I went to see this middling, though not unlikable, seriocomic coming of age story for two reasons: First, it got surprisingly strong reviews from critics across the board, announcing it as something special. Second, I've been a fan of costar Martin Starr ever since seeing him as Bill Haverchuck in the lamented Freaks & Geeks TV series. He hasn't found the fame that many of the show's other young actors have, so I was happy to see him finally land a substantial role.
Starr is fine, and so is the rest of the cast, but there's something missing in Adventureland, Mottola's semi-autobiographical story about a recent college graduate (Jesse Eisenberg, the poor man's Michael Cera, who similarly played director Noah Baumbach's alter ego in the '80s-set The Squid and the Whale) whose parents' finances dwindle to the point where he has to take on a crappy job at a second-rate amusement park in Pittsburgh rather than spend the summer traveling through Europe with his rich buddy. Of course he finds friendship, love, and heartache, namely with his colleague Em (Kristen Stewart, who is sort of like a perpetually stoned Evan Rachel Wood).
Mottola should be lauded for a script devoid of cloying sentimentality. It seems honest and heartfelt. But like I said, there's something missing. Adventureland reaches but doesn't actually grab onto anything. More to the point, nobody, especially Mottola, is really trying very hard here. And so the whole film is like a shrug. It's purposefully set in 1987, yet it looks very much like 2009; only a couple of minor actors are in acid washed jeans, the movie's sexpot "Lisa P" is dressed like it's 1984 (you think three years didn't make a difference in '80s fashion?), and there isn't a mullet to be found.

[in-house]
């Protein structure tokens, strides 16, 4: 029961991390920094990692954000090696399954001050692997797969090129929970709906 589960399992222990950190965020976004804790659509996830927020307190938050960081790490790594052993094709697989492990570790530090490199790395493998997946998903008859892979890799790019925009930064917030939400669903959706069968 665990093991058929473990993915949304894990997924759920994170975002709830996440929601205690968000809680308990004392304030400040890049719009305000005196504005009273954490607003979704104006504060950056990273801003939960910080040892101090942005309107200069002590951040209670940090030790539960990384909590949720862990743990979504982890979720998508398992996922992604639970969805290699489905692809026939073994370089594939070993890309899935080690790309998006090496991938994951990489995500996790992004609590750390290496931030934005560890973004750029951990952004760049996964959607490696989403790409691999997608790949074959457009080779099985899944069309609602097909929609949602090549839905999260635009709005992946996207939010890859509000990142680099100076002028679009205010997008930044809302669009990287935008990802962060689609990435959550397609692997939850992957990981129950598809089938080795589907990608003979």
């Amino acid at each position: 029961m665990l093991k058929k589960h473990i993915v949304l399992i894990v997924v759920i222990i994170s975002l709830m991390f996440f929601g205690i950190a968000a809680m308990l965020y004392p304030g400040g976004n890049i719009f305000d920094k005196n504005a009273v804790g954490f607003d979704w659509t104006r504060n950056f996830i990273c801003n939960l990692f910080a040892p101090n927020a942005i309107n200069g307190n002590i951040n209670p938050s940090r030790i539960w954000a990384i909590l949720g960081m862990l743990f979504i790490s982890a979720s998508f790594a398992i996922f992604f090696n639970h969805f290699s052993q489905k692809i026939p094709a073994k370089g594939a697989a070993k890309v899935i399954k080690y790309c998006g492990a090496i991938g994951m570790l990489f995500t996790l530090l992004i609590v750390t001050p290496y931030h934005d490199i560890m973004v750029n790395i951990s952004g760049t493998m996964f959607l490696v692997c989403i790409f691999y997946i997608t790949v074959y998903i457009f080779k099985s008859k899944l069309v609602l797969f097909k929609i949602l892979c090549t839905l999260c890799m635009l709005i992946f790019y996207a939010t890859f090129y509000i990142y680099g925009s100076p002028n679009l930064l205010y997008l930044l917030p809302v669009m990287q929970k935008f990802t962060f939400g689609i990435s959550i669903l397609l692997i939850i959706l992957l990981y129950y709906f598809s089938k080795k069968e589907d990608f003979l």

Maybe I'm being a stickler, but since the story would've worked just fine if it took place today, I say if you're going to set it 22 years in the past then at least make the people look like they're 22 years in the past. So many movies recently have been set in the 1980s, and I have yet to find one that truly gets the look right. 1987 barely even registers culturally in the film. Nobody even mentions U2's The Joshua Tree or The Untouchables, which were what the summer of '87 was all about. Yet nearly all the characters are knowledgeable about Lou Reed? Right.
Also, the film is set in Pittsburgh, but it could be Anywhere, USA, and I think there were some missed opportunities there. On top of that, although all the characters are around 22 years old, they act like they're 18. Perhaps that's Mottola's point, but it seems illogical that so many of them would be so naive, clueless, and virginal after graduating from college. The story would have lost nothing if Mottola had simply made them all fresh high school grads, and their behavior would have been a bit more believable.
I could go on, but in short, while I didn't dislike the film, I just felt that it could have done so much more, or reminded me more clearly of the pains of young adulthood, or at least made me feel nostalgic.